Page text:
Southeast Regional Reports

Perennials With Purple Flowers for the Southeast

This color blends well with other cool shades and softens the edges of hotter ones

‘Walker’s Low’ catmint has periwinkle-colored flowers that absolutely cover the plant in spring. Photo: Andy Pulte

Purple is my number-one flower color. If I’m asked to design a perennial-focused garden, there is very little chance purple doesn’t make an appearance. When I saw the Pantone color of the year Very Peri, my mind turned to all the great gardening plants you can combine in various shades of purple and periwinkle. Light purple is easy to blend with other colors, and it complements both warm and cool shades. It’s the ultimate garden color.

Periwinkle is versatile color in design. Photo: Yoyo97, CC BY-SA 3.0, via Wikimedia Commons
Periwinkle is a versatile color in design. Photo: Yoyo97, CC BY-SA 3.0, via Wikimedia Commons

The following plants are some of my favorite purple plants for a sunny location.

‘Walker’s Low’ is one of the most popular catmints for good reason; it grows in a dense, rounded habit instead of flopping over. Photo: Andy Pulte
‘Walker’s Low’ is one of the most popular catmints for good reason; it grows in a dense, rounded habit instead of flopping over. Photo: Andy Pulte

‘Walker’s Low’ catmint

Nepeta racemosa ‘Walker’s Low’, Zones 4–9

This plant was chosen as the 2007 Perennial Plant of the Year by the Perennial Plant Association. I like it just as much now as I did back then. It sprawls to a knee-high dome when it blooms in spring; a mid-season cutback will give you another flush of bloom. This plant can take the heat!

‘Blue Ice’ blue star’s low-growing foliage and explosion of small, delicate flowers work well to mask fading spring bulb foliage. Photo: Andy Pulte
‘Blue Ice’ bluestar’s low-growing foliage and explosion of small, delicate flowers work well to mask fading spring bulb foliage. Photo: Andy Pulte

‘Blue Ice’ bluestar

Amsonia ‘Blue Ice’, Zones 4–9

This bluestar is a can’t stop, won’t stop workhorse perennial. ‘Blue Ice’ is most likely a dwarf version of native Eastern bluestar (Amsonia tabernaemontana, Zones 4–9). It can be seen here blooming with black garlic (Allium nigrum, Zones 3–9)—not to be confused with the fermented culinary garlic)—shortly after some daffodils (Narcissus spp. and cvs., Zones 3–9) have faded. At just over 1½ feet tall, it can be used like a short ornamental grass in the landscape.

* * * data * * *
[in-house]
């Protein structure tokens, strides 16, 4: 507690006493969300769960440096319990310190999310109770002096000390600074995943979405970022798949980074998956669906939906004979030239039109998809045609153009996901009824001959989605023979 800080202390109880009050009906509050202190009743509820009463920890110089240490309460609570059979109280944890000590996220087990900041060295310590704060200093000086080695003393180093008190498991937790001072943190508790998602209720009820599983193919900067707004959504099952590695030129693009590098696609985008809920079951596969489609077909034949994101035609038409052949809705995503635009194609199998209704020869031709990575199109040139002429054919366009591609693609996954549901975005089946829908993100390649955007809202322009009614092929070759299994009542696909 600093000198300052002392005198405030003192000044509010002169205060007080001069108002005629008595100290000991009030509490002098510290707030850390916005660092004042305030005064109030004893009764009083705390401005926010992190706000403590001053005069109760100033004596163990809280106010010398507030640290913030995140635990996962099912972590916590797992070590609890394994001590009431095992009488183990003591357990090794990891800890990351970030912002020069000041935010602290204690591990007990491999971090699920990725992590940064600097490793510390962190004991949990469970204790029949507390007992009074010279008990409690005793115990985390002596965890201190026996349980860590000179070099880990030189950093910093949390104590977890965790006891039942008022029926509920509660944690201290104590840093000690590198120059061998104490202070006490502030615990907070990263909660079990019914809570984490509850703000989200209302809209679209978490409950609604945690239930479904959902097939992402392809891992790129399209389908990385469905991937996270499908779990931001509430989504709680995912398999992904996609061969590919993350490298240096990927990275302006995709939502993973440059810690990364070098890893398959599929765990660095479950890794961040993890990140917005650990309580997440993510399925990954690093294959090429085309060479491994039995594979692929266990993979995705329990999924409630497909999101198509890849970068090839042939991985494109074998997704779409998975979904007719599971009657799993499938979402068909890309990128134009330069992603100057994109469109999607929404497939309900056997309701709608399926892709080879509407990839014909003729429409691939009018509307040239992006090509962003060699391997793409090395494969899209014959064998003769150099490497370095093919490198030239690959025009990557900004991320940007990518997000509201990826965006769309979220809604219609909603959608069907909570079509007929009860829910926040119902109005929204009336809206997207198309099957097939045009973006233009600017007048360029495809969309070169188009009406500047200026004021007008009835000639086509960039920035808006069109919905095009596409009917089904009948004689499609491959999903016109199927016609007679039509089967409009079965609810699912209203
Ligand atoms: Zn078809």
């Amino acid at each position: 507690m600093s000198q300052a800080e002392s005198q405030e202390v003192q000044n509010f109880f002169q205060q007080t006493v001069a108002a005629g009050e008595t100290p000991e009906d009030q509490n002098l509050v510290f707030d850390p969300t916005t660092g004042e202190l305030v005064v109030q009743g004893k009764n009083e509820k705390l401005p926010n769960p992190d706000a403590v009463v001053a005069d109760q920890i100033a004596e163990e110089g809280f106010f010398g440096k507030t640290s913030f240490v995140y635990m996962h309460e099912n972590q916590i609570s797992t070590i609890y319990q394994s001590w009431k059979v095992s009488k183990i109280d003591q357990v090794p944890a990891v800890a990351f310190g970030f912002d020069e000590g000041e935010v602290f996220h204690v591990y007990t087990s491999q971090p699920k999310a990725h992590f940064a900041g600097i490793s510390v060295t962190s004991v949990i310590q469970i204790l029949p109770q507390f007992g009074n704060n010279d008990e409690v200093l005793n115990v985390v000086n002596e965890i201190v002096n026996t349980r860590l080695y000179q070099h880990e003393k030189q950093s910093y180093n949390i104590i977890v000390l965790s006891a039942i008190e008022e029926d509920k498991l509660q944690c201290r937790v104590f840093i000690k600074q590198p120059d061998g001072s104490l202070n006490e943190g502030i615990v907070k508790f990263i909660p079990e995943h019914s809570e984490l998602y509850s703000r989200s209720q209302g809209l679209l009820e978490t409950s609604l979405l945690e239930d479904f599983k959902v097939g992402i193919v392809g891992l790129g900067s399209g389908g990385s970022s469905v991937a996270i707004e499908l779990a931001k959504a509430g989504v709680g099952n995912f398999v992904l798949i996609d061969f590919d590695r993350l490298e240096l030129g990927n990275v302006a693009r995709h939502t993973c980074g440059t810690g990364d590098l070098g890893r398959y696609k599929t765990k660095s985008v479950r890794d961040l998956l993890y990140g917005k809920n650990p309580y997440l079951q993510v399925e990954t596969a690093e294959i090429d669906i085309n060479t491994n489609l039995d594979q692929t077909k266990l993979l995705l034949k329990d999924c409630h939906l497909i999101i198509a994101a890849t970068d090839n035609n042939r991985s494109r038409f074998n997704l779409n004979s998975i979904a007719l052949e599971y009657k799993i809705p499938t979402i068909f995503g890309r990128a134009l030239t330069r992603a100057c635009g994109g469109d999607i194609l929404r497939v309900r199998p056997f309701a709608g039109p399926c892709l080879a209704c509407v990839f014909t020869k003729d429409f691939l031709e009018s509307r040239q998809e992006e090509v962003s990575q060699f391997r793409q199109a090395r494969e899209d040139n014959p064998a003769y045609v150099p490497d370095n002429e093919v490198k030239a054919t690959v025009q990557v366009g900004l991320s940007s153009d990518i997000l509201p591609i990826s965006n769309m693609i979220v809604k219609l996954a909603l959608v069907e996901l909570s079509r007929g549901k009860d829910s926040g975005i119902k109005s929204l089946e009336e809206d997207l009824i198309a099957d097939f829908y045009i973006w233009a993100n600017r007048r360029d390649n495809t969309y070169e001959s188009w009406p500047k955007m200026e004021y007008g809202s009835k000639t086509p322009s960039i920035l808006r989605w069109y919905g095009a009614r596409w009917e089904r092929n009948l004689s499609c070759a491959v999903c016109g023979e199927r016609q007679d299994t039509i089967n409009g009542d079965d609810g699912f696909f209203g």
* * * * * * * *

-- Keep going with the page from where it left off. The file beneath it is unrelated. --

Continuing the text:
‘Rozanne’ geranium’s bright lavender-blue flowers have stark white centers. Photo: Andy Pulte
‘Rozanne’ geranium’s bright lavender-blue flowers have stark white centers. Photo: Andy Pulte

‘Rozanne’ geranium

Geranium ‘Rozanne’ syn G. ‘Gerwat’, Zones 5–8

Talk about a creep in the garden; ‘Rozanne’ lies close to the ground and tangles to fill the gaps between neighboring plants. I often mix this among taller perennials to provide some shade so its bloom colors don’t wash out. Expect a great spring bloom followed by sporadic blooms throughout the hottest parts of summer. Once cooler weather returns in the fall, ‘Rozanne’ reminds you of her presence with another full flush of blooms.

Dense blazing star makes a bold display with tall, fuzzy flowers stalks. Photo: Andy Pulte
Dense blazing star makes a bold display with tall, fuzzy flowers stalks. Photo: Andy Pulte

Dense blazing star

Liatris spicata, Zones 3–8

With a little extra moisture during dry periods, you will get a lot of bang for your buck with this summer-blooming native perennial. Dense blazing star’s 3- to 4-foot-tall erect blooms bring structure to any garden design. The foliage is grasslike and attractive, particularly before bloom. This is an easy perennial for gardeners to grow from seed and a major attractor of butterflies. Spent blooms can be cut and used for impromptu sword fights.

Blue false indigo’s lime green foliage contrasts well with its indigo blooms. Photo: Andy Pulte
Blue false indigo’s lime green foliage contrasts well with its indigo blooms. Photo: Andy Pulte

Blue false indigo

Baptisia australis, Zone 4–9

In the Southeast, I often see lupines (Lupinus spp. and cvs., Zones 3–9) show up on the shelves of big-box stores. If you bought yourself a lupine in our region, save yourself a little time and throw it directly in the compost. The minute our weather consistently gets above 60°F, the poor plant wonders why it’s being tortured. Blue false indigo is the redneck lupine you’ve been looking for. It can take our heat, is a great spring bloomer, and even seeds around—in a nonthreatening way. There are several species of Baptisia native to the Southeast. I like the purple ones, but other colors are available.

If you decide to plant one of these perennials, I suggest you incorporate additional purple supporting cast members to round out the display. Think about plants with different textures that you could add to bring even more interest to the garden. This color won’t go out of style in the gardening world. You simply can’t go wrong with purple.

For more plants with cool hues, check out:


Andy Pulte is a faculty member in the plant sciences department at the University of Tennessee.

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